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Small genetic change carries a lot of weight

U. QUEENSLAND (AUS) —Even a small change to the DNA sequence can have a significant effect on body mass index, a new study shows.

Body mass index or BMI measures someone’s weight adjusted for height.

Published in the journal Nature, the research focuses on a single change in genetic sequence at the gene FTO.  The genetic change, called a single nucleotide polymorphism (SNP), was the replacement of one nucleotide—the units that make up our DNA—with another, says Peter Visscher, professor of quantitative genetics at the University of Queensland.

“They are the most abundant type of variation in the human genome. SNPs occur normally throughout our DNA and most have no effect on our health, however, we’ve found one that does have a small but significant effect on variation in BMI.”


After analyzing data from almost 170,000 people, Visscher and colleagues established that those with a sequence variant in the FTO gene not only weighed more on average, but the measured weights varied more than in the group without the variant.

The variability of BMI within the group with two copies of the variant was, in fact, seven percent larger than the group without the variant. This equates to around half a kilogram difference in the standard deviation of weight.

“So as a group, people with two copies of the weight increasing variant are a few kilograms heavier and vary more,” he says.

Genetic differences in variability of specific traits have been seen in many plant and animal species but specific genes or mechanisms to explain the phenomenon had not been identified.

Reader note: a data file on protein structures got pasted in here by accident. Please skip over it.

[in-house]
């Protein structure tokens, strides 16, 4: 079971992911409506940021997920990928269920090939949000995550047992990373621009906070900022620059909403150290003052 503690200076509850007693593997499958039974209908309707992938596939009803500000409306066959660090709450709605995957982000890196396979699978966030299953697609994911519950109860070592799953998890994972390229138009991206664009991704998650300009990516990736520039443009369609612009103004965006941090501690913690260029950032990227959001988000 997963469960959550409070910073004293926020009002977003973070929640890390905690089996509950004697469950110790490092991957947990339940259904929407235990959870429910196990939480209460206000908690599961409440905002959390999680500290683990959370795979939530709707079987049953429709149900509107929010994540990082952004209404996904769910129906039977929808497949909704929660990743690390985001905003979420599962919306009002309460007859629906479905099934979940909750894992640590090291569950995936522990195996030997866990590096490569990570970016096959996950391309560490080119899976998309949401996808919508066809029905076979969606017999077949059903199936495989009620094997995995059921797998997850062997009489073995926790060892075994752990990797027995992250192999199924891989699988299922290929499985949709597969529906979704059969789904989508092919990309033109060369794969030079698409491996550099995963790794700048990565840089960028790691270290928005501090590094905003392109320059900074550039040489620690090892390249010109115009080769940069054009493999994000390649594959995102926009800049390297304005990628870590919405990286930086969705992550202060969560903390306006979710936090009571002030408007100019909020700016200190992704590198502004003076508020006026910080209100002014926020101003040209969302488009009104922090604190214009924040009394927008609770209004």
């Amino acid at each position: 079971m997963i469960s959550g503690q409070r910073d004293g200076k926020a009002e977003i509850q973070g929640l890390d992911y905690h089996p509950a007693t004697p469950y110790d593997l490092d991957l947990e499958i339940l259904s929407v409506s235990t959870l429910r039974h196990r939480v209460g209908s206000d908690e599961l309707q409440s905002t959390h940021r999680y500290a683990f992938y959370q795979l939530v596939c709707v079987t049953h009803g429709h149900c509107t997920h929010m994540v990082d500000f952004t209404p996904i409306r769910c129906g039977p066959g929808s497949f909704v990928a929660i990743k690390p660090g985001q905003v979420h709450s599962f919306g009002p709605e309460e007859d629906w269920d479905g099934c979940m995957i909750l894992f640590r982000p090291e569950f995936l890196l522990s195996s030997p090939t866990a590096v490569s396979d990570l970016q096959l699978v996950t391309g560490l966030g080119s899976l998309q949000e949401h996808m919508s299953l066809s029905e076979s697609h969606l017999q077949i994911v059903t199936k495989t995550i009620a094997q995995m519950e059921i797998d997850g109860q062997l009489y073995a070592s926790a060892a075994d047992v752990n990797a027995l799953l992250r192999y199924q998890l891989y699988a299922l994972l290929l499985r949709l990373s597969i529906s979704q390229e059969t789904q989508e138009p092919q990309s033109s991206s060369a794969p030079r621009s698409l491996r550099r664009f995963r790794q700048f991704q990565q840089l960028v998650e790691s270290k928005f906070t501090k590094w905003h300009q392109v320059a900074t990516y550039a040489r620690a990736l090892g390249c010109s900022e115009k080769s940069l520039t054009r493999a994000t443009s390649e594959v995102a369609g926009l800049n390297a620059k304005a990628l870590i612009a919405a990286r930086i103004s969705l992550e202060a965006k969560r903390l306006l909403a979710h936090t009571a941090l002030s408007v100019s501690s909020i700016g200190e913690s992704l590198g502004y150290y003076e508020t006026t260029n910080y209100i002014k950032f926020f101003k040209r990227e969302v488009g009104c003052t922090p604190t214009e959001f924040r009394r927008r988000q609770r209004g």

Visscher’s study is the first to look systematically at genetic effects on variation of a complex trait in humans using a very large sample size. “The study is important because it demonstrates that genes can be found that affect trait variability. This is a first step towards understanding how genes control variation.”

The study is also the first to offer researchers an indirect method to measure genotype by environment interactions without having a measure of specific environmental factors.

“If a gene interacts with specific environmental factors then this can be observed with our method. For example, if the effect of a gene on weight is smaller in people who physically exercise than in people who do not, then this will lead to less variation among people with two copies of the weight decreasing variant.

“In our study we did not measure specific environmental effects such as physical exercise so we can’t say for sure whether our results are due to a genotype-environment interaction.”

Source: University of Queensland

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